St. Adalbert of Prague received his name from his mentor, St. Adalbert of Magdeburg. Ordained a bishop early in life, Adalbert became a faithful defender and preacher of the faith. In return for his faithfulness St. Adalbert received criticism, exile, and martyrdom.
April 23 - St. George
Slayer of dragons, rescuer of a king's daughter, and other legends seem to cling to St. George. What we know for sure is that he was willing to shed his blood for the faith. Even though the details may be sparse, the fact of his courage and holiness is enough.
April 24 - St. Fidelis of Sigmaringen
St. Fidelis of Sigmaringen was know for his generosity and care for the poor throughout his life. Starting off as a lawyer, he became disenchanted and joined the Capuchins where he was known for his prayer and preaching. While traveling, he was attacked and killed.
April 25 - St. Mark
Most likely the first of the four Gospels, The Gospel of Mark is brief and pointed. St. Mark has one goal, to present Jesus as God's crucified messiah, and he fulfills that goal concisely. St. Mark's Gospel seems to have been one of the sources used by St's Matthew and Luke for their works.
April 26 - St. Pedro de San Jose Betancur
St. Pedro was a Secular Franciscan who founded a hospital, a shelter, and a school for the poor in Guatemala City. He also founded a religious congregation for men. Another congregation for women, inspired by his life, sprang up after his death. St. Pedro supported his work by begging alms.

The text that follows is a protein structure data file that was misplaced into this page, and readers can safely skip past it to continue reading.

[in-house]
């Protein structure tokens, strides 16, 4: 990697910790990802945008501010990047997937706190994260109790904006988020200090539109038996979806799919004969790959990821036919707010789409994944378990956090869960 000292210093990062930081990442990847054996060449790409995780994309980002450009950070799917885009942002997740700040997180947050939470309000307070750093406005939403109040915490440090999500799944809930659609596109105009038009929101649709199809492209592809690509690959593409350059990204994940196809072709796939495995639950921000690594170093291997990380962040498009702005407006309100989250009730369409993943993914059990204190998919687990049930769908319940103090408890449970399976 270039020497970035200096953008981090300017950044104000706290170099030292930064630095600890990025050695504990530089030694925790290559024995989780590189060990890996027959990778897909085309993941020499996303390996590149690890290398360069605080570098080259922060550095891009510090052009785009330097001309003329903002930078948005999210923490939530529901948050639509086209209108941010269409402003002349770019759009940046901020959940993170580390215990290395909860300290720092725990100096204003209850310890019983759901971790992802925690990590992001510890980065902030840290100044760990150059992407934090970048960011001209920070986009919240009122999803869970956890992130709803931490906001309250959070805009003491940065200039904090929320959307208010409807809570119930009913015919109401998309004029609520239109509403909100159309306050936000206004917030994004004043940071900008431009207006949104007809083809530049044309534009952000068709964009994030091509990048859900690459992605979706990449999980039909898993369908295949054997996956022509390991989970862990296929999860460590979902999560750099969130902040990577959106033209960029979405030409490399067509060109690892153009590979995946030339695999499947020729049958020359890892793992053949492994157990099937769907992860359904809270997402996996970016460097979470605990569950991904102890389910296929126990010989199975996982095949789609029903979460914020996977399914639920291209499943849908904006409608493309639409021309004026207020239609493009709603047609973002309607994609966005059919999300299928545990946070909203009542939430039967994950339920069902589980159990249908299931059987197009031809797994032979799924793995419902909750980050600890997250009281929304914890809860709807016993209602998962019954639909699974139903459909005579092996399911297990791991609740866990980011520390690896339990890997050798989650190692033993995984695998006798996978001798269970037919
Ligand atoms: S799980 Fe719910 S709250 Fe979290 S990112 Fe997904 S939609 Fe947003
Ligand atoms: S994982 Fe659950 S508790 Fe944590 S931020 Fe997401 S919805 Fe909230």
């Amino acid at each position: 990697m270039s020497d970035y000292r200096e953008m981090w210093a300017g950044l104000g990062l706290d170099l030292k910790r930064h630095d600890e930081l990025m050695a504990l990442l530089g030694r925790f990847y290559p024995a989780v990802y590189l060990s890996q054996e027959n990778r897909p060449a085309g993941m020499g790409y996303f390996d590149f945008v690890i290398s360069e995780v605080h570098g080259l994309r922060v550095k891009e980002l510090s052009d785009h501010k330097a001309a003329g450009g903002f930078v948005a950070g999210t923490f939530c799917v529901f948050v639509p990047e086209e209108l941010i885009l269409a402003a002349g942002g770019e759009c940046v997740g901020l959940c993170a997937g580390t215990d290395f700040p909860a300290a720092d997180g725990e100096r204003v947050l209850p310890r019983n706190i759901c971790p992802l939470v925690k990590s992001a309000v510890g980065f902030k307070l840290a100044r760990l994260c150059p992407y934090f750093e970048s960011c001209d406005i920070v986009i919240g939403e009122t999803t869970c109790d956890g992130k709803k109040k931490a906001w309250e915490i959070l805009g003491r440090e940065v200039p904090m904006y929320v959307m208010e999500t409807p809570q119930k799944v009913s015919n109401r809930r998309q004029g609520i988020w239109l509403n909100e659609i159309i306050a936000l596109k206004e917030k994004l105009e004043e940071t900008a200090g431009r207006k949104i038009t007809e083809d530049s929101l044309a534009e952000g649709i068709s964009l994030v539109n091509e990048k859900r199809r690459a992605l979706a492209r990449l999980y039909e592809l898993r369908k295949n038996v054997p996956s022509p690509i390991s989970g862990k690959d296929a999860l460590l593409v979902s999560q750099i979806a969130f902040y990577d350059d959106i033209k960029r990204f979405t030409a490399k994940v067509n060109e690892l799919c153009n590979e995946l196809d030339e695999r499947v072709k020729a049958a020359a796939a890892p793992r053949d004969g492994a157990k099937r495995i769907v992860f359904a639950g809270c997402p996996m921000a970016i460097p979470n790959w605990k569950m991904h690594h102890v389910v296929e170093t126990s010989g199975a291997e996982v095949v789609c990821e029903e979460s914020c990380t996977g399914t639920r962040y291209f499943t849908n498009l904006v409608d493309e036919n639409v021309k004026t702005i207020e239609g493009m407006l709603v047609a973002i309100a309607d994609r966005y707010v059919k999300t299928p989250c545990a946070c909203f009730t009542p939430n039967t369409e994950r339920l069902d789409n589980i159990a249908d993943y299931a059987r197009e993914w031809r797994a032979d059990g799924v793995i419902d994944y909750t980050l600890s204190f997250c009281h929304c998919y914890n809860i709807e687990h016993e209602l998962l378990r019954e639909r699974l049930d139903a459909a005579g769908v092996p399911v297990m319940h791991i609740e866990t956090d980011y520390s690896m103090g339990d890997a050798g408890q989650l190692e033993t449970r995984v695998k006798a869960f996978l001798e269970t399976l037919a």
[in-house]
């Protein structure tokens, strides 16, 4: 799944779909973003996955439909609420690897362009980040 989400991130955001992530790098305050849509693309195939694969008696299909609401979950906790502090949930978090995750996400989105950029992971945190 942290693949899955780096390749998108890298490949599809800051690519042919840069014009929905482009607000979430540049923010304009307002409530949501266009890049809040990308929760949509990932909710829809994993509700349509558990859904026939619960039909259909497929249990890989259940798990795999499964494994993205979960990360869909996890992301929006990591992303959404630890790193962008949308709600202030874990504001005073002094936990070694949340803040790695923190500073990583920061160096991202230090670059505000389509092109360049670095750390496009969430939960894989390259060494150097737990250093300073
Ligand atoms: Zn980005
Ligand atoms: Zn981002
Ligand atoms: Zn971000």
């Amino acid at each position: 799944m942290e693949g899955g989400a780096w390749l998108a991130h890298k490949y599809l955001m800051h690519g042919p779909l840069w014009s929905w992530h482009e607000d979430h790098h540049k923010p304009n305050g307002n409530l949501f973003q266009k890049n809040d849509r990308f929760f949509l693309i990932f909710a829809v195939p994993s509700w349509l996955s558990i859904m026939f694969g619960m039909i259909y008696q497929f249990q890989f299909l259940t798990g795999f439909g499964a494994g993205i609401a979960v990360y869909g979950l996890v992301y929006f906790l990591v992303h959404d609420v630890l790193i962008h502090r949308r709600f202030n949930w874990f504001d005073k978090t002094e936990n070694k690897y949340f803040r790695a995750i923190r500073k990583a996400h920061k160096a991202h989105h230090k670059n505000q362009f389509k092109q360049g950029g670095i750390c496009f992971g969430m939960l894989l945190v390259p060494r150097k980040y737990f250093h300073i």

April 27 - St. Louis Mary Grignion de Montfort
A diocesan priest with a great devotion to Mary, St. Montfort attracted many people to the faith by his preaching. He lived a life of notable poverty and simplicity. St. Louis de Montfort encouraged daily communion at a time when it was not customary to receive the Eucharist frequently.
April 28 - St. Peter Chanel
A Marist priest and the first martyr of the South Pacific, St. Peter Chanel worked on the island of Futuna. Struggling and having little success in his evangelization efforts with the local people, Peter Chanel eventually was awakened on April 28 and clubbed to death in his home. Within two years of his death, the whole island had become Catholic.
April 29 - St. Catherine of Siena
St. Catherine of Siena was a Third Order Dominican known for her contemplation and prayer-as well as her involvement in Church and civil affairs. During the time when there were two and three popes each claiming the papacy, St. Catherine sided with Pope Urban VI. She was named a Doctor of the Church in 1970.
April 30 - St Pius V
Pope St. Pius V, a Dominican, was the one responsible for the implementation of the results of the Council of Trent, no easy task. Refusing to remove his Dominican habit, he is also responsible for the tradition that popes wear white. His Dominican training and spirituality were great helps in his efforts to reform the Church.